Water-Walking, Sidewinding, and Other Remarkable Reptile Adaptations

Cover reveal 4 of 5: Water-Walking, Sidewinding, and Other Remarkable Reptile Adaptations (Nomad Press, August 2020; illustrated by Katie Mazeika). I’ll be honest…I’m not much of a reptile fan. Or at least, I wasn’t. But, in researching these prehistoric creatures, I’ve gained a new respect – they truly are remarkable.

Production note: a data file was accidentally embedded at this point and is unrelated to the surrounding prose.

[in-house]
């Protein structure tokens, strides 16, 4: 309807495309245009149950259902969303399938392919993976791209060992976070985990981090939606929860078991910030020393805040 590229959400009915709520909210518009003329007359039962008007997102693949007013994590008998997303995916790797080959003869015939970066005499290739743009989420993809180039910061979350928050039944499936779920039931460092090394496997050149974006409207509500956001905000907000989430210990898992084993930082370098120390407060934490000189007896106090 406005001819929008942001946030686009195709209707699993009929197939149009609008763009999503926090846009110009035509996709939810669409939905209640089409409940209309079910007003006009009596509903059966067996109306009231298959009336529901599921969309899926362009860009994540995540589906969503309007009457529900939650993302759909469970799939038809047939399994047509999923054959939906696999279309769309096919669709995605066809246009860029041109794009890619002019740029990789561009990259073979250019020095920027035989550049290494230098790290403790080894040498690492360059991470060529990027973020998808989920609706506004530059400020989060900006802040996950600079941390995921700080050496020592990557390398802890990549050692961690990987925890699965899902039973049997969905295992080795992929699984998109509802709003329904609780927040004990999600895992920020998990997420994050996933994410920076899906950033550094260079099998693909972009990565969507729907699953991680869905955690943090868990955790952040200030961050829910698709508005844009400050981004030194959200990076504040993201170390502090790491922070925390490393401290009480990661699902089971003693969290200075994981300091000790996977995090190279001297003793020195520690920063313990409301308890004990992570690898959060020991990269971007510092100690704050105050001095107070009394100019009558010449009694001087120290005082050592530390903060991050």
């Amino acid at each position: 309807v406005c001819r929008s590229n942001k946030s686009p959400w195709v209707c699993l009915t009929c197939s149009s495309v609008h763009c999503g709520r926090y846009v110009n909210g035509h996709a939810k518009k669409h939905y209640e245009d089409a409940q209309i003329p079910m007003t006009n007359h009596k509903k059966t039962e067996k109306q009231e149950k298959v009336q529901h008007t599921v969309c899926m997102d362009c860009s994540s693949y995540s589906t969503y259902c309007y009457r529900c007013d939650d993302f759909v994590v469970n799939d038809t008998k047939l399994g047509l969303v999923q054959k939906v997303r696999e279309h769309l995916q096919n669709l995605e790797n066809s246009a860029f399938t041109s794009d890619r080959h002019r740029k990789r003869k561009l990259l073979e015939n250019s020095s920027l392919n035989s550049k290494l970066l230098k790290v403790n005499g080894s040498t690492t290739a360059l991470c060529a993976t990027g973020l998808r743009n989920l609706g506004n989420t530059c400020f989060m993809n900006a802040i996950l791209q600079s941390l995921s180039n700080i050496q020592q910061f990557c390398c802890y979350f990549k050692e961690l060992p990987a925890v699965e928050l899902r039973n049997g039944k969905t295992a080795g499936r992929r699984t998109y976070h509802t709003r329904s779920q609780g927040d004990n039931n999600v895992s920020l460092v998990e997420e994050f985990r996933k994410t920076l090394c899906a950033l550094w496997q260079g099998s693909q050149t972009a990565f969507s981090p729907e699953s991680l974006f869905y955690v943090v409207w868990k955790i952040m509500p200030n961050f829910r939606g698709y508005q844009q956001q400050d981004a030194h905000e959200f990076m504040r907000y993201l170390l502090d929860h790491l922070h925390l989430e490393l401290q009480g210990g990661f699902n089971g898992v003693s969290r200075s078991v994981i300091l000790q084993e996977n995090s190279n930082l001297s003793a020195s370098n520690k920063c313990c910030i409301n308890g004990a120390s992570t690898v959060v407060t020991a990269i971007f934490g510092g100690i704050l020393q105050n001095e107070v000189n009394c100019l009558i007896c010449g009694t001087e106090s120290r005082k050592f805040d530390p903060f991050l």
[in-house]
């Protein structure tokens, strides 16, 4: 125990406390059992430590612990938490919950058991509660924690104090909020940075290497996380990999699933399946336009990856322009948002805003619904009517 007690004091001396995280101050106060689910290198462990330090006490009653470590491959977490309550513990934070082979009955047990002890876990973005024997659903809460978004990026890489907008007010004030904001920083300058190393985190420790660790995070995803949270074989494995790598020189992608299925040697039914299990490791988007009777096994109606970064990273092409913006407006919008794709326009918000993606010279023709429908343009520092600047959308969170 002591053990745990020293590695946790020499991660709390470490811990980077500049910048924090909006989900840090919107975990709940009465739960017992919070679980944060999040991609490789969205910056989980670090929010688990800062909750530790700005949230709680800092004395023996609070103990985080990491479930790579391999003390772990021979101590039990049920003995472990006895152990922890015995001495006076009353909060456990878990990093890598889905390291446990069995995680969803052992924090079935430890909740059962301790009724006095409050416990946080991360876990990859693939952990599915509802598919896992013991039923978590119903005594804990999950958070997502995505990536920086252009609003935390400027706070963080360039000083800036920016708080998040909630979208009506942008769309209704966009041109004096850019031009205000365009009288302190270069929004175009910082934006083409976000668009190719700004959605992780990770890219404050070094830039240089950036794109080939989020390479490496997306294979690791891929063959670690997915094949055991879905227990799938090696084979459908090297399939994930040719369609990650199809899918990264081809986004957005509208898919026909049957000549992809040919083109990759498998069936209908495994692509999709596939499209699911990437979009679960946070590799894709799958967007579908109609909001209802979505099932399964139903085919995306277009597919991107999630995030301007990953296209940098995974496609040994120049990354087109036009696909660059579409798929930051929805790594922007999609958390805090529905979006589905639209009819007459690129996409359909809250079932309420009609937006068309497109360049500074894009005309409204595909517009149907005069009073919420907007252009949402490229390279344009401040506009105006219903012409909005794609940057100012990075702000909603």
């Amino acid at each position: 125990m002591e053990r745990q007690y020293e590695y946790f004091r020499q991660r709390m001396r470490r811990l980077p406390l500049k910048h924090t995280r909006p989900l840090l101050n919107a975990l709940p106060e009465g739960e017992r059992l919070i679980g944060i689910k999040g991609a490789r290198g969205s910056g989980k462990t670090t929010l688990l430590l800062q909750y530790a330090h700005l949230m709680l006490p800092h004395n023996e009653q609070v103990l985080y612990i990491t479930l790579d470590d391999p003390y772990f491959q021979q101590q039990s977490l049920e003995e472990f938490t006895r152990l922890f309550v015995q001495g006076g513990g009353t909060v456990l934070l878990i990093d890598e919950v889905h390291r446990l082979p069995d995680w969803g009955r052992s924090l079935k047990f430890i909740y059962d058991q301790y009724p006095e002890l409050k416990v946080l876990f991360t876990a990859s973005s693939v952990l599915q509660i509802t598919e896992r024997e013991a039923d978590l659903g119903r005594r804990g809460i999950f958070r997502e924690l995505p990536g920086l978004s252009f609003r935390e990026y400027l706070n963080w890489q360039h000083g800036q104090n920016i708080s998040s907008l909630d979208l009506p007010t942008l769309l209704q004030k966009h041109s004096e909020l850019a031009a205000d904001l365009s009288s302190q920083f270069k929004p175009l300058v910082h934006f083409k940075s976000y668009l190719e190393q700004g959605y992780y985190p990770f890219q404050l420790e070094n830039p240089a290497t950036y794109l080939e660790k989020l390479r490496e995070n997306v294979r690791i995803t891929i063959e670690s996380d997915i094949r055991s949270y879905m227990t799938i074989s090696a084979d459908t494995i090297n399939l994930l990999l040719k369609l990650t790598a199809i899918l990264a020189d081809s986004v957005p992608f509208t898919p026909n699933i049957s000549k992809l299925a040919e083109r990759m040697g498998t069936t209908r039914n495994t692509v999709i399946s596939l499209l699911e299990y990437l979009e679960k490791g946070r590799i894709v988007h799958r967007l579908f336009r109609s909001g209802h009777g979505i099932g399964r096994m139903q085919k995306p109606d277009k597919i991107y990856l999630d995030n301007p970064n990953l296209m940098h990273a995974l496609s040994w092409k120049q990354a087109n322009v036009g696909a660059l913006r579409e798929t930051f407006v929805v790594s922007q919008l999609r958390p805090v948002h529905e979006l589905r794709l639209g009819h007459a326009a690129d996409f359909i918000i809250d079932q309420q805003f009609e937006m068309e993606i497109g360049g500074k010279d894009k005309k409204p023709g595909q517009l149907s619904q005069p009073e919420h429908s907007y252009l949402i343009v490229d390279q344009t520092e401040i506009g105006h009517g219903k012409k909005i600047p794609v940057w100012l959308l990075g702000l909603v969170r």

I’ve written before about painted turtles that breathe through their butts in the wintertime and the American alligators that are truly the keepers of the Everglades ecosystem – helping to keep the system stay balanced and functioning. One of my other favorites in this picture book is the chameleon. Not only do chameleons have 360-degree eyesight, they have amazing tongues. Once they spy a tasty treat, they lash out their tongues with remarkable speed. The end of a chameleon’s tongue is a ball of muscle that works like a suction cup, snatching up the prey. These extra-long, elastic, spring-loaded tongues are so quick the poor insect doesn’t even know what happened (if they were a car, they’d be able to go from 0 to 60 in 1/100th of a second). Maybe it’s better that way. Chameleon tongues are so amazing that they are a source of interest in the science of bioinspiration.